Check that you have everything you need within the circle [remember the matches!] before you start, as once the circle is cast, you will not be able to leave to get it.

Light the incense. The first act that must be performed is to establish the boundaries of the circle. Take the knife and beginning in the north draw the circle round the room. Remember where the point of the knife draws will be the edge of the circle. Include in the circle all the things and people you wish to be within the circle.

I conjure the O circle of power that thou mayest be a meeting place of love and joy and truth a boundary between the world of me and the realms of the Otherworld, containing the power that we shall raise within thee, but a shield and protection against our enemies, both visible and invisible.

Take the knife and place the tip in the bowl of salt saying:
Be this salt dedicated to the Lord and Lady [or whatever deities you call upon] to keep us from evil and protect us in this time.

Take the knife again and place the tip in the bowl of water:
Be this water dedicated to the Lord and Lady [or whatever deities you call upon] to keep us from peril and to purify this place.
Tip the water into the salt and mix them together. Sprinkle clockwise [deosil] around the circle saying:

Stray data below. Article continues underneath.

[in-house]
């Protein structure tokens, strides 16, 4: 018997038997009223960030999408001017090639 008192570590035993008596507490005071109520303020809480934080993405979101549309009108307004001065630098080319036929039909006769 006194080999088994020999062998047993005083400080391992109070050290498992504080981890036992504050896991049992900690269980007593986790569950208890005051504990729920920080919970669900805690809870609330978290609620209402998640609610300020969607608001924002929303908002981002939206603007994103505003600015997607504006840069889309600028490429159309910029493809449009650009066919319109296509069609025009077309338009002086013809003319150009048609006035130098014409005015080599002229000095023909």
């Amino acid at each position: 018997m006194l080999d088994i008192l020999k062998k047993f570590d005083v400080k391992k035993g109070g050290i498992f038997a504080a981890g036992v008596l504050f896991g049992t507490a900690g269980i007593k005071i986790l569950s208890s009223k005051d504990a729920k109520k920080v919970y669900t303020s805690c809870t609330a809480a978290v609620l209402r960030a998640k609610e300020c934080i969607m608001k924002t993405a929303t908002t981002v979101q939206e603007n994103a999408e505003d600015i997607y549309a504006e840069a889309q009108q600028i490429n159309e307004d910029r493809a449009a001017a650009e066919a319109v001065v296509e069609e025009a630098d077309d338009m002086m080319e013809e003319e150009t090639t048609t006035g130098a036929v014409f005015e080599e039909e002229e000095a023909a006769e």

May we cast from us all evil and darkness, viciousness and malice. May we become that which we must be before the Lord and Lady [or whatever deities you call upon], seeking ill to no one. May we be clean within and without so that we are acceptable before them.

Finish by sprinkling each person in turn.

Next connect the circle to all three realms. Take the knife and stand in the centre of the circle. Point it above and say:
Powers of the worlds above, I do summon, stir and call you up to guard our circle and to witness our rites.
Bring the knife down in a straight line and point it downwards. Say:

Powers of the worlds below, I do summon, stir and call you up to guard our circle and to witness our rites.

The watchtowers are then invoked. Take the knife and begin in the north. The casting of the circle is always begun in the north as this is the place of power that flows from north to south, so the power gateway is opened. Many people do not begin the invocations until reaching the east, as this is the direction of vocalisation. Draw a pentacle in the east and say:
Oh mighty powers of the east, I do summon, stir and call you up to guard our circle and to witness our rites.
Repeat this in the south, west, and north.

Return to the altar and consecrate the altar candles with the words:
I consecrate these candles that they shall represent light and knowledge within this circle.
Light the candles and take one round to light all the quarter candles. If you wish you can carry the dish of incense around the circle.

The work of the ritual is now performed.

When all is finished the circle is dissolved. Take the knife and cut through the boundary of the circle near the east and say:
Mighty powers of the east, thank you for guarding our circle and for witnessing our rites. I bless you in the name of the Lord and the Lady [ or whatever deities you call upon].
Repeat in all the other directions. Cut through the centre and thank the powers of above and below.
Put out the candles and dismantle the temple.